Living in a fast paced society that honours excellence and prides in productivity, we get so accustomed and hard-wired to working long hours. Our body cleverly learns and adapted with the mental rigours to meet the daily demands from work and family. Subtly, we allow stress to rob away our joy without us noticing!
Somehow, we all have an idea what stress is. The thing is that sometimes our understanding of stress is too narrowly defined. Often too quickly, we associate stress as an emotional state. Stress is more than a feeling; there is more than meet the eye. Many times, if we are so conditioned to living in a stressful environment, chances are we won't even notice when our body feels overwhelmed. We can get so 'immune' to stress, meaning our body have gotten used to the tense feeling being in stress, that it forgotten what it felt to be in the state when it was unwound, of how it felt to be relaxed and at peace. To do nothing (which also includes being entirely screen-free ~ like not scrolling through social media or playing mobile game) can be very foreign and unfamiliar feeling.
I hope this short article helps bring awareness to what this seemingly 'little' stress can do to even rob away our joy in life.
So, what exactly is stress?
Stress has been characterized as a physiological demand placed on the body when one must adapt, cope or adjust with situations (Turner, 2012). To better understand stress, we need to see this from our body's point of view. Dr. William Shiel (2018) explains this more clearly from a medical or biological context. Stress is a physical, mental, or emotional factor that causes bodily or mental tension. Stresses can be induced from external (i.e. environment, or social situation) or internal (i.e. illness, or from a medical procedure).
Stress is a physical, mental, or emotional factor that causes bodily or mental tension.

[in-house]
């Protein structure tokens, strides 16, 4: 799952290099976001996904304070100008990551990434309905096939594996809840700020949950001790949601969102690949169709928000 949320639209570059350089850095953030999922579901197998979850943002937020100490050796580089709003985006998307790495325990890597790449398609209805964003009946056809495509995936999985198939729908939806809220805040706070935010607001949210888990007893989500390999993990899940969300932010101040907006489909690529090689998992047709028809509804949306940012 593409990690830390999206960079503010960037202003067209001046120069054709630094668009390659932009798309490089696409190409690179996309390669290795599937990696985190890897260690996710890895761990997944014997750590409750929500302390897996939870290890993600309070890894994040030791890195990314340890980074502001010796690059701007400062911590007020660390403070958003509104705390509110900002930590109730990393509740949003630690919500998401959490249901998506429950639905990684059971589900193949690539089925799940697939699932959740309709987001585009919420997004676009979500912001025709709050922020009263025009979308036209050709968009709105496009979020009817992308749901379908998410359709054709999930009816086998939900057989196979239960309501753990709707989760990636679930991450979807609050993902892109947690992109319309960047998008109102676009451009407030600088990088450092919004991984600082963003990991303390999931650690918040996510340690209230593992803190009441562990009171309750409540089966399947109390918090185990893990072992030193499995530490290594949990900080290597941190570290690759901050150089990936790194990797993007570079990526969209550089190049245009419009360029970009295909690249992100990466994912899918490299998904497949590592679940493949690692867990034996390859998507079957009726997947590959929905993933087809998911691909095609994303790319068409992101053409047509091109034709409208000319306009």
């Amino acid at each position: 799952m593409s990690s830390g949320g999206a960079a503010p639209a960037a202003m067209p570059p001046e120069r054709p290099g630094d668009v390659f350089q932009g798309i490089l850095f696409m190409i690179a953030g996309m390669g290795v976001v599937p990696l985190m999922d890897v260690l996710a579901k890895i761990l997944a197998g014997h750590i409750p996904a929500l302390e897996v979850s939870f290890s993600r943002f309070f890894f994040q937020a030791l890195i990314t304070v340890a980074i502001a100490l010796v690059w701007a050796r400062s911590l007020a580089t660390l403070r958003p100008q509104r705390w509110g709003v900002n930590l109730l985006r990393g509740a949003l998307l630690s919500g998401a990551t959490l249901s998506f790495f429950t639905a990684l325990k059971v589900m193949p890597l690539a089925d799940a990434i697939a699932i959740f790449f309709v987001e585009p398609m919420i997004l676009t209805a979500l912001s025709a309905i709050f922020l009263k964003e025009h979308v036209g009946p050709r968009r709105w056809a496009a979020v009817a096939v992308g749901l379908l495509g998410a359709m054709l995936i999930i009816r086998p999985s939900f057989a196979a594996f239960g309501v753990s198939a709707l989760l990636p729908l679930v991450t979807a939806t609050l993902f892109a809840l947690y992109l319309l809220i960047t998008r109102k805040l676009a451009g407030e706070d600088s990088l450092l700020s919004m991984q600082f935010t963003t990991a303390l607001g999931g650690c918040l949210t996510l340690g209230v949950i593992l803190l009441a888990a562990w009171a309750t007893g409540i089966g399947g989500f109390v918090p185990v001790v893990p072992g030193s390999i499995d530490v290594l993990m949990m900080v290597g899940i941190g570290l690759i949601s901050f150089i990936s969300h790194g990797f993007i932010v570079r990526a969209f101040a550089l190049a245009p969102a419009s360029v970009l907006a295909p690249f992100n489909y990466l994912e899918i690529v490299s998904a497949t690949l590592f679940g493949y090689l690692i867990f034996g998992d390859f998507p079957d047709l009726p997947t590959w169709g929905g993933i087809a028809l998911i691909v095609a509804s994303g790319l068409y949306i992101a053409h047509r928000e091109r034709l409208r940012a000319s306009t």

I don't think this is a new insight. Issue arises when we lack awareness of how our body is coping with this bodily or mental tension. To our body, STRESS is equivalent to CHANGE (IMH Singapore, 2019). This means technically anything that causes a change in your life causes stress. These changes can be big and dramatic events like losing a job, landing into a financial crisis, losing a loved one, falling critically ill, meeting into an accident, etc. These changes can also be the smaller events such as facing a demanding situation at work, hard-pressed to meet an impossible dateline, or having to deal with a difficult relationship issues such as break-up, unresolved conflict with boss or spouse, coping with parenting roles, etc. So logically, when our body experience these changes, it goes through stress. And our body learns to make a response to handle stress, the thing is not every response is helpful or healthy.
Unhealthy Responses to Stress
Here's a short list of Unhealthy Responses to Stress (Harvard Health Publishing).
Quick check - the last time you met with a stressful situation you cannot handle, do you observe yourself responding in any of items from the list below?
Watching endless hours of TV (or Youtube, Netflix)
Withdrawing from friends or partners or,
Conversely jumping into a frenzied social life to avoid facing problems
Overeating or weight gain
Undereating or weight loss
Sleeping too much
Drinking too much alcohol
Lashing out at others in emotionally or physically violent outbursts
Taking up smoking or smoking more than usual
Taking prescription or over-the-counter drugs that promise some form or relief, such as sleeping pills, muscle relaxants, or anti-anxiety pills
Taking illegal or unsafe drugs